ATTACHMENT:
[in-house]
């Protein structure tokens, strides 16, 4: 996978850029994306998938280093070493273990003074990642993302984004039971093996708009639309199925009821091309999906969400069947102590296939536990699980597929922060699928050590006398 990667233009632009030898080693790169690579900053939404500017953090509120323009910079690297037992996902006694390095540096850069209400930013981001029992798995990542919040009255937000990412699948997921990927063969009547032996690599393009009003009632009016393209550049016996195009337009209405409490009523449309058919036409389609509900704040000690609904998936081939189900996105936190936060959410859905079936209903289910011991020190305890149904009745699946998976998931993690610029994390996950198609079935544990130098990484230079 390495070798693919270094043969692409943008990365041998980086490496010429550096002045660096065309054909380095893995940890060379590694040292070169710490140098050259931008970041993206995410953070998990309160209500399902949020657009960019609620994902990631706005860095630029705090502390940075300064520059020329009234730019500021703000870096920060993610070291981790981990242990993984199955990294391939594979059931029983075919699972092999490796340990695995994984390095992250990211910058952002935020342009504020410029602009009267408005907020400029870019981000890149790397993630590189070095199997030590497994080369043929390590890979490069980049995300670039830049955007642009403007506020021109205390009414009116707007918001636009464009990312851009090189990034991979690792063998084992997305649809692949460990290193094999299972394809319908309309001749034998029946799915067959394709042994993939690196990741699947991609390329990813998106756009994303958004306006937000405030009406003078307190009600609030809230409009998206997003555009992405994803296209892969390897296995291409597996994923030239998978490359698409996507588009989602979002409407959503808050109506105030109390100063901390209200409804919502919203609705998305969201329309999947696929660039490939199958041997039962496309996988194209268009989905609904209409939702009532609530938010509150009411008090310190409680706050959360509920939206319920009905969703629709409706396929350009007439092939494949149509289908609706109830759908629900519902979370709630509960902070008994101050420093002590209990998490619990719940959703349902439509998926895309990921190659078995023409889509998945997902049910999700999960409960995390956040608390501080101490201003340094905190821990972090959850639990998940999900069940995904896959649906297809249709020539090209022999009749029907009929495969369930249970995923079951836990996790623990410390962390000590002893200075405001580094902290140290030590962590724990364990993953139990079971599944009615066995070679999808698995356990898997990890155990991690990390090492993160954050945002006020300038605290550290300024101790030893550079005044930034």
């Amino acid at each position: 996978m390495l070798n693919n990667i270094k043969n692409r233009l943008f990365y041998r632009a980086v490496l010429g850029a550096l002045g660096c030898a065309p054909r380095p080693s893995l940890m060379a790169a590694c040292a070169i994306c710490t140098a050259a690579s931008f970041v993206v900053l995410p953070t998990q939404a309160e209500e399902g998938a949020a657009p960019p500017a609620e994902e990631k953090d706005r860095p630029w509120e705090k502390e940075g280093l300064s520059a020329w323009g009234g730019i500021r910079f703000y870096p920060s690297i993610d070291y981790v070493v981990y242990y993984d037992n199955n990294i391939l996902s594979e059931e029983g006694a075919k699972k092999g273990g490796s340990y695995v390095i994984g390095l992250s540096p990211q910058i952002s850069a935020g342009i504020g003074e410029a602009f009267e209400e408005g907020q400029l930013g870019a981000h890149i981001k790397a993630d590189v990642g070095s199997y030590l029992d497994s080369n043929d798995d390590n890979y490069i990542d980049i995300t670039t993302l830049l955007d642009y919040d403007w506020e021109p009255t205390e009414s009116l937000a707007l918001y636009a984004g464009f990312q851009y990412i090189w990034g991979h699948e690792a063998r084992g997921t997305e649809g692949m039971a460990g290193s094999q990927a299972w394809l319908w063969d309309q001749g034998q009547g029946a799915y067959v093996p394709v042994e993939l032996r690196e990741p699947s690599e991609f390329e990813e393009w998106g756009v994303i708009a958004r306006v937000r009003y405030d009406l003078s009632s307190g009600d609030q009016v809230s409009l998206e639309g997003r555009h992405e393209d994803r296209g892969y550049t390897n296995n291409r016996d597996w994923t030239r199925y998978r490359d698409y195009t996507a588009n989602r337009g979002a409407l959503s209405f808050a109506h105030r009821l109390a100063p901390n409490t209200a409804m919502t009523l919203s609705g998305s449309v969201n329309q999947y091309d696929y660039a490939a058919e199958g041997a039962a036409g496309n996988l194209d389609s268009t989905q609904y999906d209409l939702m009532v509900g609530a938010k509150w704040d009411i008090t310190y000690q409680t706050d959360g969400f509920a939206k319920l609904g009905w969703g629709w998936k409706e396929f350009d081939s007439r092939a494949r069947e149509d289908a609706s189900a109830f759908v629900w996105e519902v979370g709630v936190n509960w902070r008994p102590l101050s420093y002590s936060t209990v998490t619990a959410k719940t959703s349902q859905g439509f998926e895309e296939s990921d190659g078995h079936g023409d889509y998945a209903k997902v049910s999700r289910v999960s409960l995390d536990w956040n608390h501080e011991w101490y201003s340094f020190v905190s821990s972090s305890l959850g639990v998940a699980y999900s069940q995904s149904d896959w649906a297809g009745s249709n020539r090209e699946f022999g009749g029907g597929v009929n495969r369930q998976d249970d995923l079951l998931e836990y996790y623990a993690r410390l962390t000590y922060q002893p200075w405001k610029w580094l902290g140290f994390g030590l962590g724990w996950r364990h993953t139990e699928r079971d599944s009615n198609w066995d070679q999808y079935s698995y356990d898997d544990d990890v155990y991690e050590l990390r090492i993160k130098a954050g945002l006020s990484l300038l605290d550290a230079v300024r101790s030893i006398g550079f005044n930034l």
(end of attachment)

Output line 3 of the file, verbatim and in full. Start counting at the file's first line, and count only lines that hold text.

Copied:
């Amino acid at each position: 996978m390495l070798n693919n990667i270094k043969n692409r233009l943008f990365y041998r632009a980086v490496l010429g850029a550096l002045g660096c030898a065309p054909r380095p080693s893995l940890m060379a790169a590694c040292a070169i994306c710490t140098a050259a690579s931008f970041v993206v900053l995410p953070t998990q939404a309160e209500e399902g998938a949020a657009p960019p500017a609620e994902e990631k953090d706005r860095p630029w509120e705090k502390e940075g280093l300064s520059a020329w323009g009234g730019i500021r910079f703000y870096p920060s690297i993610d070291y981790v070493v981990y242990y993984d037992n199955n990294i391939l996902s594979e059931e029983g006694a075919k699972k092999g273990g490796s340990y695995v390095i994984g390095l992250s540096p990211q910058i952002s850069a935020g342009i504020g003074e410029a602009f009267e209400e408005g907020q400029l930013g870019a981000h890149i981001k790397a993630d590189v990642g070095s199997y030590l029992d497994s080369n043929d798995d390590n890979y490069i990542d980049i995300t670039t993302l830049l955007d642009y919040d403007w506020e021109p009255t205390e009414s009116l937000a707007l918001y636009a984004g464009f990312q851009y990412i090189w990034g991979h699948e690792a063998r084992g997921t997305e649809g692949m039971a460990g290193s094999q990927a299972w394809l319908w063969d309309q001749g034998q009547g029946a799915y067959v093996p394709v042994e993939l032996r690196e990741p699947s690599e991609f390329e990813e393009w998106g756009v994303i708009a958004r306006v937000r009003y405030d009406l003078s009632s307190g009600d609030q009016v809230s409009l998206e639309g997003r555009h992405e393209d994803r296209g892969y550049t390897n296995n291409r016996d597996w994923t030239r199925y998978r490359d698409y195009t996507a588009n989602r337009g979002a409407l959503s209405f808050a109506h105030r009821l109390a100063p901390n409490t209200a409804m919502t009523l919203s609705g998305s449309v969201n329309q999947y091309d696929y660039a490939a058919e199958g041997a039962a036409g496309n996988l194209d389609s268009t989905q609904y999906d209409l939702m009532v509900g609530a938010k509150w704040d009411i008090t310190y000690q409680t706050d959360g969400f509920a939206k319920l609904g009905w969703g629709w998936k409706e396929f350009d081939s007439r092939a494949r069947e149509d289908a609706s189900a109830f759908v629900w996105e519902v979370g709630v936190n509960w902070r008994p102590l101050s420093y002590s936060t209990v998490t619990a959410k719940t959703s349902q859905g439509f998926e895309e296939s990921d190659g078995h079936g023409d889509y998945a209903k997902v049910s999700r289910v999960s409960l995390d536990w956040n608390h501080e011991w101490y201003s340094f020190v905190s821990s972090s305890l959850g639990v998940a699980y999900s069940q995904s149904d896959w649906a297809g009745s249709n020539r090209e699946f022999g009749g029907g597929v009929n495969r369930q998976d249970d995923l079951l998931e836990y996790y623990a993690r410390l962390t000590y922060q002893p200075w405001k610029w580094l902290g140290f994390g030590l962590g724990w996950r364990h993953t139990e699928r079971d599944s009615n198609w066995d070679q999808y079935s698995y356990d898997d544990d990890v155990y991690e050590l990390r090492i993160k130098a954050g945002l006020s990484l300038l605290d550290a230079v300024r101790s030893i006398g550079f005044n930034l």